Asian American Immigrant Parents Supporting Children with Autism: Perceptions of Fathers and MothersReportar como inadecuado

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International Journal of Whole Schooling, v12 n1 p1-21 2016

Asian American immigrant parents supporting children with autism spectrum disorders (ASD) has been understudied. The purpose of this qualitative study was to probe the perceptions of Mandarin-speaking immigrant mothers and fathers raising children with ASD in the United States. Ten participating parents were first-generation native Mandarin-speaking immigrants born in Taiwan, Hong Kong or Mainland China. Open-ended interviews were conducted to collect data. The interviews were transcribed and translated verbatim and analyzed using content analysis. Four main themes by gender comparison were derived from the self-report data: cognitive responses of ASD diagnosis, perceived role, coping strategies and future expectations. Implications for diversity awareness in professional practice and supports to meet the needs of Mothers and Fathers in promoting inclusion were discussed.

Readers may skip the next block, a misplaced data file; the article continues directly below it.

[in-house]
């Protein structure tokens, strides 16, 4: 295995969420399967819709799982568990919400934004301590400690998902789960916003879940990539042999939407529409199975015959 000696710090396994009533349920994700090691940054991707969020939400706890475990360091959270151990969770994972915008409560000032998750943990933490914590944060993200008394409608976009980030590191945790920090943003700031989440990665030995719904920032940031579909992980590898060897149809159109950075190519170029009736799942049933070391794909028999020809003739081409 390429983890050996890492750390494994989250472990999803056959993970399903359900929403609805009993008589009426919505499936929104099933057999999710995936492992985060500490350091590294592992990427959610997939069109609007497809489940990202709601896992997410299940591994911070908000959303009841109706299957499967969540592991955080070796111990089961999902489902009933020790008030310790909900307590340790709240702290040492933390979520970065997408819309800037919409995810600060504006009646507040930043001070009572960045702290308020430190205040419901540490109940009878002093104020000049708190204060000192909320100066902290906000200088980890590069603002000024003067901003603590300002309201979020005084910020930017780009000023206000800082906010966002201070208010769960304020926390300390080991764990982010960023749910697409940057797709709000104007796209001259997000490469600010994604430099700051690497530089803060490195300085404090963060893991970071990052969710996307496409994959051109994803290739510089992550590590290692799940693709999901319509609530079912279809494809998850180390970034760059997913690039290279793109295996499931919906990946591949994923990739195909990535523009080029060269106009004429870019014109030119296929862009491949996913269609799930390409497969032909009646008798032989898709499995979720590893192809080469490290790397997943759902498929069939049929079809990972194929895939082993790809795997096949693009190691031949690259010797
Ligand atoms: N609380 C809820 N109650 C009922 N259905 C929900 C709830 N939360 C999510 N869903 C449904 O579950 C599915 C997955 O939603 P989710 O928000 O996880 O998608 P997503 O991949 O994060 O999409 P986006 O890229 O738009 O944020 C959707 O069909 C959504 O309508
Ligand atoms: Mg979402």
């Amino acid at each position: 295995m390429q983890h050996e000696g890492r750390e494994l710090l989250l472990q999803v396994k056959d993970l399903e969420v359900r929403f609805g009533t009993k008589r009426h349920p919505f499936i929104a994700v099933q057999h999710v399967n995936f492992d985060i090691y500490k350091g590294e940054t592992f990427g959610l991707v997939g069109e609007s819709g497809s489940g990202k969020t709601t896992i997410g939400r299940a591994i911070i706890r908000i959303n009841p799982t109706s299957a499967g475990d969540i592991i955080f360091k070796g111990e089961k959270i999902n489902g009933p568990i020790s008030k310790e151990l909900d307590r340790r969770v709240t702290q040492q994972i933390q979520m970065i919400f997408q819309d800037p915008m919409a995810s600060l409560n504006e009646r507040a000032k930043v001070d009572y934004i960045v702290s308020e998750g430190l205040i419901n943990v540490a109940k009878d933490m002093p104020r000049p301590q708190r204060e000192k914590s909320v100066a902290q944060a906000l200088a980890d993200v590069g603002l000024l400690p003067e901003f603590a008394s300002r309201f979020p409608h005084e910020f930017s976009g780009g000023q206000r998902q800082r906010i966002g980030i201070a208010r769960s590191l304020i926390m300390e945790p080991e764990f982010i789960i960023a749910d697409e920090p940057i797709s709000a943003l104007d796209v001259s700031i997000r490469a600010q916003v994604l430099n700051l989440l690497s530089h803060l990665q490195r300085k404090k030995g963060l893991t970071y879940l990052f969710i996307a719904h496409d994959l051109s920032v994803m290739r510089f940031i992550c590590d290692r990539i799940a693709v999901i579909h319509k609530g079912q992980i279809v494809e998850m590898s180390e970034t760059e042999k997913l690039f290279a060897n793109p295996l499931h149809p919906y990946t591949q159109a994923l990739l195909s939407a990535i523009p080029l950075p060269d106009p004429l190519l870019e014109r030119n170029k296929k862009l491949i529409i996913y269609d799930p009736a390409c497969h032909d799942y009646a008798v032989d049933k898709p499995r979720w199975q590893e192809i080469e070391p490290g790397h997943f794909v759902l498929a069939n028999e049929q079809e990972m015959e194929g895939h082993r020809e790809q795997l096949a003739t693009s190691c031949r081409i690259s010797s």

Descriptors: Asian Americans, Immigrants, Autism, Parent Role, Child Rearing, Parent Attitudes, Qualitative Research, Interviews, Gender Differences, Etiology, Symptoms (Individual Disorders), Disability Identification, Coping, Expectation, English (Second Language), Foreign Countries, Mandarin Chinese, Pervasive Developmental Disorders

Whole Schooling Consortium. Available from: Concordia University College of Alberta. 7128 Ada Boulevard, Edmonton, AB T5B 4E4, Canada. e-mail: wholeschooling[at]; Web site:

Autor: Wang, Hui-Ting; West, Elizabeth A.



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